From wood to metal, fuselages have gone through several developments over the last century. There is now a focus on the use of composites in this field, with some of the most popular plane manufacturers turning to these materials. As a result, the commercial aircraft industry has been going through a revolution.
Plenty of advantages
Composite materials are made from two or more different materials that, when combined, are stronger than the elements by themselves. Notably, manufacturers have been paying extra attention to composites to build aircraft that are more comfortable, fuel-efficient, durable, and lighter.
Composite materials are not as heavy as traditional structures such as aluminum. Moreover, they do not fatigue or corrode due to external factors.
By weight, the the Boeing 787 is 50% composites (but 80% volume), 20% aluminum, 15% titanium, 10% steel and 5% other elements. Composites take up the bulk of the structure. However, with this move, the overall weight is reduced by an average of 20%.
There are not only weight savings to be had. Another benefit is that composite structures can mold into any shape. Therefore, Boeing made the fuselage of the 787 as multiple barrel pieces, instead of several smaller aluminum panels that need to be eventually connected.
Across the pond, Airbus is also a fan of composite materials. It particularly highlights the deployment of carbon-fibers reinforced plastic (CFRP). Here, carbon fibers lock into place with a plastic resin. This provides a better strength-to-weight ratio than metals and offers less risk of fatigue.
It’s not only the fuselage that takes advantage of this science. These materials can be found across the frame. Most of the A350 XWB’s wing is comprised of lightweight carbon composites, such as its upper and lower covers.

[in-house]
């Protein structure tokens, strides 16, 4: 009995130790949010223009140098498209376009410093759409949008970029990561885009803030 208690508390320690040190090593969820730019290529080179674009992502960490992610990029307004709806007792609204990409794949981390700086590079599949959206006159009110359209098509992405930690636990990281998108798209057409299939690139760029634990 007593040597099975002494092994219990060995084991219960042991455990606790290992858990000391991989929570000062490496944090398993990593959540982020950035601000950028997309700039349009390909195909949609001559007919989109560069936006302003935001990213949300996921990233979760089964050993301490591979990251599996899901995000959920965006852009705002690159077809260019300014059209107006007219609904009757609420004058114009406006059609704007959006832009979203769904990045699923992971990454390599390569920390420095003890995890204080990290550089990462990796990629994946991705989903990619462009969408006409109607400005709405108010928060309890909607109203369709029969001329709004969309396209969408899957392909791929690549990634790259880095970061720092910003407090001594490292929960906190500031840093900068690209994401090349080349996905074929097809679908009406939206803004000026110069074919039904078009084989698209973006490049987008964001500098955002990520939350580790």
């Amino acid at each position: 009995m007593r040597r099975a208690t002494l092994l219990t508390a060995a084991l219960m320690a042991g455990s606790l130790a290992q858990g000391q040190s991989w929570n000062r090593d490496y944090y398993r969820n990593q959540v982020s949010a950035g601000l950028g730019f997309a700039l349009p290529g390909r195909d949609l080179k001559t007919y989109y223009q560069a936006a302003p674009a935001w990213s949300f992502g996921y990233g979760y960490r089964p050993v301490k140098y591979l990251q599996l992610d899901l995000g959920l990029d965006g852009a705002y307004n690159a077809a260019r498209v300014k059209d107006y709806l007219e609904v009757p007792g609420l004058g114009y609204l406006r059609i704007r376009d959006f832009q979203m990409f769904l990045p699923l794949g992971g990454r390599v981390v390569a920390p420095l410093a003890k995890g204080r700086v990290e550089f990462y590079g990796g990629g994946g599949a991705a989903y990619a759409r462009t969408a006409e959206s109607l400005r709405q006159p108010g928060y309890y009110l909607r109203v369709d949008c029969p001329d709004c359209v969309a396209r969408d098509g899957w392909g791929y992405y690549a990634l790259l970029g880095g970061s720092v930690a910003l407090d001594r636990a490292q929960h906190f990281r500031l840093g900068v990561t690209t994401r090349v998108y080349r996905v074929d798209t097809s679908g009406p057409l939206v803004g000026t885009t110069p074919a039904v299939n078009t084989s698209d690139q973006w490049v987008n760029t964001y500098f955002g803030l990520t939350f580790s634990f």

“In CFRP production, thousands of microscopically thin carbon threads are bundled together to make each fibre, which joins others in a matrix held together by a robust resin to achieve the required level of rigidity. The composite component is produced in precisely shaped sheets laid atop each other and then bonded, typically using heat and pressure in an oven called an autoclave, resulting in a high quality composite,” Airbus states on its website.
“Parts such as fuselage and wings can make extensive use of composites as the required fibre loading – the way the way the fibres are laid up and cured in the autoclave – is simple. However, parts requiring complex loading will, for the foreseeable future, continue to use metal.”
CFRP components are initially more expensive to produce than standard metallic parts. However, they can significantly save airlines expenditure on future maintenance. For instance, Airbus shares that an A350 requires 50% fewer structure maintenance tasks. Additionally, the threshold for airframe checks for the plane is at 12 years while the timeframe for the A380 is just eight.
Ultimately, along with the tougher and stronger fuselage, the reduction in weight helps airlines to carry more people on board while burning less fuel and flying father. In an age when every penny counts for carriers, there are considerable advantages with composite materials.
There is still room for growth with the technology involved and manufacturers are continuing to progress in this field. So, by the time the decade is over, these materials will feature even more prominently across the industry.
What are your thoughts about the use of composite materials on aircraft? How do you see the technology developing this decade? Let us know what you think of the prospects in the comment section.